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The George P. Coleman Memorial Bridge in Perspective
By Nancy E. Sheppard

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In 1952, residents of both York County and Gloucester were in awe when the double swing draw bridge, the George P. Coleman Bridge, was debuted. This new thoroughfare made the ferries that once crossed the York River obsolete and the ability to travel between Gloucester Point and Yorktown was easier than ever.

Named for the former mayor of Williamsburg (see last week’s cover story), the new bridge was a marvel of modern transportation engineering. At 3,750 feet long, it remains the longest double swing draw bridge in the United States and second longest in the world. It is also noteworthy for being the only public crossing over the York River.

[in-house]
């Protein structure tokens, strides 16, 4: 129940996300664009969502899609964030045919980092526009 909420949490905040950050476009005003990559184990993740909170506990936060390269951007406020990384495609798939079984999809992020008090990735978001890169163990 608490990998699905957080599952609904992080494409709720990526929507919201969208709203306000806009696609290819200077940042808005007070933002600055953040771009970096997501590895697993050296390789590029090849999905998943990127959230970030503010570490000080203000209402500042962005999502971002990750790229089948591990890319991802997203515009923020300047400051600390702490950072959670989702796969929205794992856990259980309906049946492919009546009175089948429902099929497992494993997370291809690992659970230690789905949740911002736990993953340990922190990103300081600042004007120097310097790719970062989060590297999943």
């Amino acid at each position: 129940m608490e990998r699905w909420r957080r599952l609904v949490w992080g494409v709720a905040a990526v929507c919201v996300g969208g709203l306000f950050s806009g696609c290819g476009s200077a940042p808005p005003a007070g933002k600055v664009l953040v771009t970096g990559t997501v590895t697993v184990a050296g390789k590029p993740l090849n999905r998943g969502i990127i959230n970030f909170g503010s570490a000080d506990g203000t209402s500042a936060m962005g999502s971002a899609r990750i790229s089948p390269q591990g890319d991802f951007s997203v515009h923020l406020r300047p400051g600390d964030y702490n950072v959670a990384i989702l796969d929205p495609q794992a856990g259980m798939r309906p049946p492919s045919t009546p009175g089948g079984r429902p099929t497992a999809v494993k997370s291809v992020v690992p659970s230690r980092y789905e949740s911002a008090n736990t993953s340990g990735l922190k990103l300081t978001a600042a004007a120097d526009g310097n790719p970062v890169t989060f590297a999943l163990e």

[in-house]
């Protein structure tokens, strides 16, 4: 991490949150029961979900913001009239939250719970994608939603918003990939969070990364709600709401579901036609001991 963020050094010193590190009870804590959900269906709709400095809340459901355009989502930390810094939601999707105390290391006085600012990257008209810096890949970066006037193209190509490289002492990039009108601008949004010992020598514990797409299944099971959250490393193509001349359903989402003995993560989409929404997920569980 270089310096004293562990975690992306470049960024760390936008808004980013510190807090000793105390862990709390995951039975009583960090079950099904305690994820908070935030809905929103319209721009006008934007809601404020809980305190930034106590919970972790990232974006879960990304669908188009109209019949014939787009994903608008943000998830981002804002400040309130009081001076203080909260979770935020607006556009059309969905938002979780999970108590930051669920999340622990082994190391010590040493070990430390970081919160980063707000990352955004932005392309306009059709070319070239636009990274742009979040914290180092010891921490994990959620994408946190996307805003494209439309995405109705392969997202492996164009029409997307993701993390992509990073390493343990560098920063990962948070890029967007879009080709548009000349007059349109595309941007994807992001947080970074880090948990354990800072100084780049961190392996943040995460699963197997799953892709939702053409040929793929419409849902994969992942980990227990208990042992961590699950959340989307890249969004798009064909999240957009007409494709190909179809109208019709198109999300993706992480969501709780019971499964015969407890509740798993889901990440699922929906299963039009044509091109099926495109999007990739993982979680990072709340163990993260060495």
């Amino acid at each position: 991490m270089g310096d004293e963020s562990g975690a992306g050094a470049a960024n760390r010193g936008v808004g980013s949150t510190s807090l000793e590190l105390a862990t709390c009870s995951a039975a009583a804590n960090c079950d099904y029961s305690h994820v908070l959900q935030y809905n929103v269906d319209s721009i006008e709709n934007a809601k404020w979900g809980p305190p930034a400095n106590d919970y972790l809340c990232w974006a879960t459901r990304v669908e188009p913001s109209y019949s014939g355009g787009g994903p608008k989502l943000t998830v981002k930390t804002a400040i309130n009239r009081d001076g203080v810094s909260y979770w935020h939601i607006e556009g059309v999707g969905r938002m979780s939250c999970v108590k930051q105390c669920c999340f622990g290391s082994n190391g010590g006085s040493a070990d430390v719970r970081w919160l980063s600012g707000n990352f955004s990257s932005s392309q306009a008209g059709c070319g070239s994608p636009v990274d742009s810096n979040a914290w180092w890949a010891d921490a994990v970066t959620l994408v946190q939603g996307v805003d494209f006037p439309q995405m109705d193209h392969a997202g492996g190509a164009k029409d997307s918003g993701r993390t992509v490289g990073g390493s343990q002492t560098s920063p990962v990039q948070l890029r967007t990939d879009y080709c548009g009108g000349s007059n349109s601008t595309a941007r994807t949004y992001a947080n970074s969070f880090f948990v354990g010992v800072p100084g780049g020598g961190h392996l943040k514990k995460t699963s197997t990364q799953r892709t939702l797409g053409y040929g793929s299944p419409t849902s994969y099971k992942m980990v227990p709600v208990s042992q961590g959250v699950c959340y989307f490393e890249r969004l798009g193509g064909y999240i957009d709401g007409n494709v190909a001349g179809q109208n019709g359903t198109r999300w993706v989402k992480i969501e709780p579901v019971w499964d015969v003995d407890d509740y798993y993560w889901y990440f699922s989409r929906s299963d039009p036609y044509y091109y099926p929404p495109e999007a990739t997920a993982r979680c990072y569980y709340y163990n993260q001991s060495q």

As vacationing traffic down Route 17 increased with each decade, there was a need to expand the Coleman Bridge. Between August 1994 through August 1996, it underwent an extensive reconstruction project that turned the two-lane bridge into four.

The Coleman Bridge has also garnered attention as being selected in a special program for peregrine falcon nesting.

Today, the George P. Coleman Memorial Bridge remains just as visually pleasing as it is practical for the residents on both sides of the York River. It has become a symbol for travelers and locals alike of a bridge between the past and present; connecting the these two worlds together.


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